Tuesday, September 30, 2008

Update to Hurricane Ike FAQ

We have addressed the following question as of late.  You can still find the complete Hurricane Ike FAQ in the upper right hand corner of this page.

14.  Should I take video of my home, if I have the means, so that the damage to my property can be seen by those that do not make out it out to my home right away?  Yes.  If you have the means to take video of your property please do so.  If you do not have the means you should strongly consider calling someone that can do so for you (a lawyer, a friend, a relative, a contractor, etc.).  Adjusters may not show up to your home for weeks after the storm has hit and debris has been removed during the clean up efforts you have organized.  Through that delay the impact of the storm on your family can be lost.  It is in your best interest to preserve the destruction for your adjuster so that they can see the impact firsthand.  Keep a copy safe and offer to share it with your adjuster or insurance company if they have any questions about the condition of the property after the storm.


15.  My insurance company has asked me to sign a proof of loss.  Should I sign it and by signing it do I give up any right to disagree with their adjustment?  Be very careful if you are asked to sign a proof of loss.  A proof of loss is your sworn statement as to what your actual losses were as a result of the storm.  The reason you have to be so cautious in signing this document is that it can be used against you if you were to later have a contractor come in and disagree with the loss amount the insurance company inserted in their proof of loss.  You should only sign a proof of loss if you are absolutely certain the loss amount on the proof of loss is the actual amount of your sustained loss.  This can get tricky because you may not know about damages until work is started and tear out begins.  While most policies require you to submit a proof of loss at some point, you do not have to agree to sign the insurance company's completed proof of loss.  You have the option of filling out your own proof of loss based on your actual loss and submitting that to the insurance company.  Even if you submit your own proof of loss this should not result in any delay in receiving payment, even though your insurance company may hint that to you.  Pay special attention to this document and have someone review it if you have any questions.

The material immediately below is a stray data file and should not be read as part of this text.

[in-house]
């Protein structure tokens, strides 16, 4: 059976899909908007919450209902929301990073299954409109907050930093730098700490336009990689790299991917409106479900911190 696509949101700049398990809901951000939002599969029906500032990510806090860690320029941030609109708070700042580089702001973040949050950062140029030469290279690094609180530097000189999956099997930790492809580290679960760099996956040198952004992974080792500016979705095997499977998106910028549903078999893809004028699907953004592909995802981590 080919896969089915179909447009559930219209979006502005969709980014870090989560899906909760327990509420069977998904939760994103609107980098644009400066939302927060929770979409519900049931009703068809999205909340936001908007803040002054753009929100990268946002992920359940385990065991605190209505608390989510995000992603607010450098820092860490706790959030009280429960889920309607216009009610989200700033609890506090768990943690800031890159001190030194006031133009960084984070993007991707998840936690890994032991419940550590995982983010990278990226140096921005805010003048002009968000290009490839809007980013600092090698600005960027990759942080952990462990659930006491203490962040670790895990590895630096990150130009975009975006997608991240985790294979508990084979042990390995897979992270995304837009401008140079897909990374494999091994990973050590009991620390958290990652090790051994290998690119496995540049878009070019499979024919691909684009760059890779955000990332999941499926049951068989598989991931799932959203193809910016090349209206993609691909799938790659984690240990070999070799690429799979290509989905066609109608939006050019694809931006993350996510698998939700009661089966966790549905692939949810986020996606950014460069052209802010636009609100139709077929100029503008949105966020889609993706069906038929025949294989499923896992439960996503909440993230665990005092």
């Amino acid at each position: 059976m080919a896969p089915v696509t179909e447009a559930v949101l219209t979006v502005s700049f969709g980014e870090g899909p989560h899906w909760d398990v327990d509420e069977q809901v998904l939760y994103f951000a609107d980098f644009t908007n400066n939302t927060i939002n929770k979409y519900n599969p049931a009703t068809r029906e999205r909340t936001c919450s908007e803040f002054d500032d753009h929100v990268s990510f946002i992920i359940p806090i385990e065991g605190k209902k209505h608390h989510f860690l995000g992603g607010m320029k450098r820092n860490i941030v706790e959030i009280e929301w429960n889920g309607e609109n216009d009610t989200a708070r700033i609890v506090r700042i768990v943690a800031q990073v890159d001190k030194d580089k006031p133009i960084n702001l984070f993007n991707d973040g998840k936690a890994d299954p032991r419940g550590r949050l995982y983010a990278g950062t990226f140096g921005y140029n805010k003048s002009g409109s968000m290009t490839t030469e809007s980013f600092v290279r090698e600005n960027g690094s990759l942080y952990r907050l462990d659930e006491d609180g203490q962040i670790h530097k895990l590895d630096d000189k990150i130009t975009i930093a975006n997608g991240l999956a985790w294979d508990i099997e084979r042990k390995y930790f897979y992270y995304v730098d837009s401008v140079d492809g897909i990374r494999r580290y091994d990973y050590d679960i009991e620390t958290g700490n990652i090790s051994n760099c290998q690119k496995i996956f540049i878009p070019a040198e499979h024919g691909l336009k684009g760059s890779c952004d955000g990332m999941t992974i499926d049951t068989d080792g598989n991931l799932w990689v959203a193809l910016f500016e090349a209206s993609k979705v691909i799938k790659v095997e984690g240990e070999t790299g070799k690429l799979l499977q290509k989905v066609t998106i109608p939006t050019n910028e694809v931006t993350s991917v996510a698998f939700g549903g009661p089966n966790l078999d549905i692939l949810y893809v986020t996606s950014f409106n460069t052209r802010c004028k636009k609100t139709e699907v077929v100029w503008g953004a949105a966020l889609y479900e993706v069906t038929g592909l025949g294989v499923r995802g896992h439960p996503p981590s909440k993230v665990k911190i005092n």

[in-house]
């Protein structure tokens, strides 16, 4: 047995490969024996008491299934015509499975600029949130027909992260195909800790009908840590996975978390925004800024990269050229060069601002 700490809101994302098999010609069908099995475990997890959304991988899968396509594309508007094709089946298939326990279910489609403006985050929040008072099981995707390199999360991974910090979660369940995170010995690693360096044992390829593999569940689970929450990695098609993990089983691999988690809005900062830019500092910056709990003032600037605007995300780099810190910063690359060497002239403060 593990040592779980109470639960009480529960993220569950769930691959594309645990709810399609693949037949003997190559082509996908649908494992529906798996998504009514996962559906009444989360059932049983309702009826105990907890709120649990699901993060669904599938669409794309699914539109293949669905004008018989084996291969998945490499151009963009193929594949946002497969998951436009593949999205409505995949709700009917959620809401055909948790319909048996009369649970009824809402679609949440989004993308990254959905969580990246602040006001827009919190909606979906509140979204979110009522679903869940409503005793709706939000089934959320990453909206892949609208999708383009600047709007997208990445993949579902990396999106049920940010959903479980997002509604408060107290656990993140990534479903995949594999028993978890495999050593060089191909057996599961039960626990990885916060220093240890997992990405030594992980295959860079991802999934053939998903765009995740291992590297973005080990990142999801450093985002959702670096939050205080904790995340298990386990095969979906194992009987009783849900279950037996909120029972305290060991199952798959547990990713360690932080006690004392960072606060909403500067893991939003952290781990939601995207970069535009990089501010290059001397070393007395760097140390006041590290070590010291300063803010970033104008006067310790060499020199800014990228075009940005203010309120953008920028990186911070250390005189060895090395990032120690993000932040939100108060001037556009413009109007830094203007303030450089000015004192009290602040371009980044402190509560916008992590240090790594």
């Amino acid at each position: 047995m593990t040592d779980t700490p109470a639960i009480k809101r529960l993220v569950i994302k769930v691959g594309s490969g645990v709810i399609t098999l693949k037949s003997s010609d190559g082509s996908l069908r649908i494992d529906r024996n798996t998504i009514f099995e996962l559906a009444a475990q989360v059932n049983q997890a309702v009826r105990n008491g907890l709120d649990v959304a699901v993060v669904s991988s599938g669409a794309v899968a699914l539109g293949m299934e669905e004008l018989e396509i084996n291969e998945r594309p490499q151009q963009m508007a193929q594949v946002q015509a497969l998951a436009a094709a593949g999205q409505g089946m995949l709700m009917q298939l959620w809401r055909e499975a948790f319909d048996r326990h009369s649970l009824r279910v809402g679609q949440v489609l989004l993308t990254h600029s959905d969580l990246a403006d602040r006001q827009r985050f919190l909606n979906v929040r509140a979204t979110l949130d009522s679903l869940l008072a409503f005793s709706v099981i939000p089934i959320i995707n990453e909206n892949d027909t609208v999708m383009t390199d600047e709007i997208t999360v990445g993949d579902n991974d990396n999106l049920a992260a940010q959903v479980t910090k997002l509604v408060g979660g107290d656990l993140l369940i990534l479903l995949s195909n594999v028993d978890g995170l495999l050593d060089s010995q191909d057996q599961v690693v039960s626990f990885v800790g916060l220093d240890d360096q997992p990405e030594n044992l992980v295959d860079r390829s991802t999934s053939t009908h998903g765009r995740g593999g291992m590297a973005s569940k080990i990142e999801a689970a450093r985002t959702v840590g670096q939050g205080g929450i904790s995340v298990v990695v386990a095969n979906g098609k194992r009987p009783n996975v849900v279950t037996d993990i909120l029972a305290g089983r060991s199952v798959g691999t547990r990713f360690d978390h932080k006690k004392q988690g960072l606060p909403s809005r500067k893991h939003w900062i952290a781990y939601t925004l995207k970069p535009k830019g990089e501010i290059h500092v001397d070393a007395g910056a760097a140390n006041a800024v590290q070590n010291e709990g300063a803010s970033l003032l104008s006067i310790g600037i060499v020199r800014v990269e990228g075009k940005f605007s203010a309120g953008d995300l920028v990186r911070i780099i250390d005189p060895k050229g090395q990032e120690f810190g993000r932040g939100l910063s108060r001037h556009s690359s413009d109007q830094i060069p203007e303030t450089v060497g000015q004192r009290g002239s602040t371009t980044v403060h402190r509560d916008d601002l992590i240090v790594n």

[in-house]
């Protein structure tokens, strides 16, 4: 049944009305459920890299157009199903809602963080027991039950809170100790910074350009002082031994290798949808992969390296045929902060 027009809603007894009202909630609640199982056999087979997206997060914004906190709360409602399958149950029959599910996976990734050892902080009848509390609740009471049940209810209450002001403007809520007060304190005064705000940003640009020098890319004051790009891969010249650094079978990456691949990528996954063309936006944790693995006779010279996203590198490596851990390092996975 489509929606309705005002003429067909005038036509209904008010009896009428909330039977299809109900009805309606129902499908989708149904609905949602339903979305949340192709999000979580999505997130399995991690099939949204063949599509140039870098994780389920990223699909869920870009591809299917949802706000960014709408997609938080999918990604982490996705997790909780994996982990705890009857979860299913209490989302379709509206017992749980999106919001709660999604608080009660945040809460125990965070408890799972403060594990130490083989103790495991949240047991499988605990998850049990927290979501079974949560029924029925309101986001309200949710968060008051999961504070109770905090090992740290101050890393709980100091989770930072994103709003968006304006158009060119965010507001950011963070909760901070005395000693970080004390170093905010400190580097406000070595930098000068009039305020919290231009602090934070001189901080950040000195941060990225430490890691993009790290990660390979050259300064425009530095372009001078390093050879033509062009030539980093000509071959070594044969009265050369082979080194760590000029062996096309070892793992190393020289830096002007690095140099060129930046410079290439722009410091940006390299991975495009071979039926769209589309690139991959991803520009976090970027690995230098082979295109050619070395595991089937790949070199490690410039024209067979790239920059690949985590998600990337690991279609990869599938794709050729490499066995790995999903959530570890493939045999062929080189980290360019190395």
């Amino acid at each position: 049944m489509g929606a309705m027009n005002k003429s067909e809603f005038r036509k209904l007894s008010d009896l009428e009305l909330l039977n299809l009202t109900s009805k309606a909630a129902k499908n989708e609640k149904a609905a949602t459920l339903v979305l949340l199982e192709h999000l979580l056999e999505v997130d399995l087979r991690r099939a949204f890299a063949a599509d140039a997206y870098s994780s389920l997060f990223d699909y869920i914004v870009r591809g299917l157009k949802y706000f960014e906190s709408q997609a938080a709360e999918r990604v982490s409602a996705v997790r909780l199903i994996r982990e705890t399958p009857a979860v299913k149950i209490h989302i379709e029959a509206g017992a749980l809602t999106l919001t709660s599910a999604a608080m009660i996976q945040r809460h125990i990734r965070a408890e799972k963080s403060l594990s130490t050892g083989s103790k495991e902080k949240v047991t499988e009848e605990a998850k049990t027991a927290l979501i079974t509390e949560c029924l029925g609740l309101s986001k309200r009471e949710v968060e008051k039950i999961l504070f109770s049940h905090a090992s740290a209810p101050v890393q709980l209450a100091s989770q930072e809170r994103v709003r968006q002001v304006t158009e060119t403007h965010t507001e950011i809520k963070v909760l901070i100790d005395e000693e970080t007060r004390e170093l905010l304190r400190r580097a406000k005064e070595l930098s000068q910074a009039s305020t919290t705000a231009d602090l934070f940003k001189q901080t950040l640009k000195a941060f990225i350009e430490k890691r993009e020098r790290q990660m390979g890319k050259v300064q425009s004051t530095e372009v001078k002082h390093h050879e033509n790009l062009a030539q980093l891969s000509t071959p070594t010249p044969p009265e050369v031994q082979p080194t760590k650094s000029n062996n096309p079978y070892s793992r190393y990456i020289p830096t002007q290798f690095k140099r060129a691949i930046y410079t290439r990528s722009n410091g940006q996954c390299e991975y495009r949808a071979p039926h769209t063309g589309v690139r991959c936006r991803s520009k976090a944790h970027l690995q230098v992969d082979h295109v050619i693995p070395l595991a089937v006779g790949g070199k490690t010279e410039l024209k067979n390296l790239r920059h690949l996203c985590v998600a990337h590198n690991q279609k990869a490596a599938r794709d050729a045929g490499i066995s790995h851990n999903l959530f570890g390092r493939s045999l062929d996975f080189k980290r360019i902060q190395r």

Friday, September 26, 2008

Update to Hurricane Ike FAQ

I have included a link to the entire Hurricane Ike FAQ at the upper right hand corner of the main page.  Please check back as we update this FAQ. There are additional entries made on a day to day basis.  Today we addressed some additional concerns:

13.  What if I came home and my carpet was wet or had been wet but I could not tell how the water got in to my house? You will likely want to call out a contractor or engineer or public adjuster to see if they can use their trained eye to make a determination as to where the water came in.  With experience, these individuals have developed the ability to determine where water has entered the home and may even be able to offer opinions as to what caused the water to enter the home.  Armed with this information your insurance company and adjuster should be easier to deal with.  At the very least, even if they are not, you have the information you will need to pursue your claim further.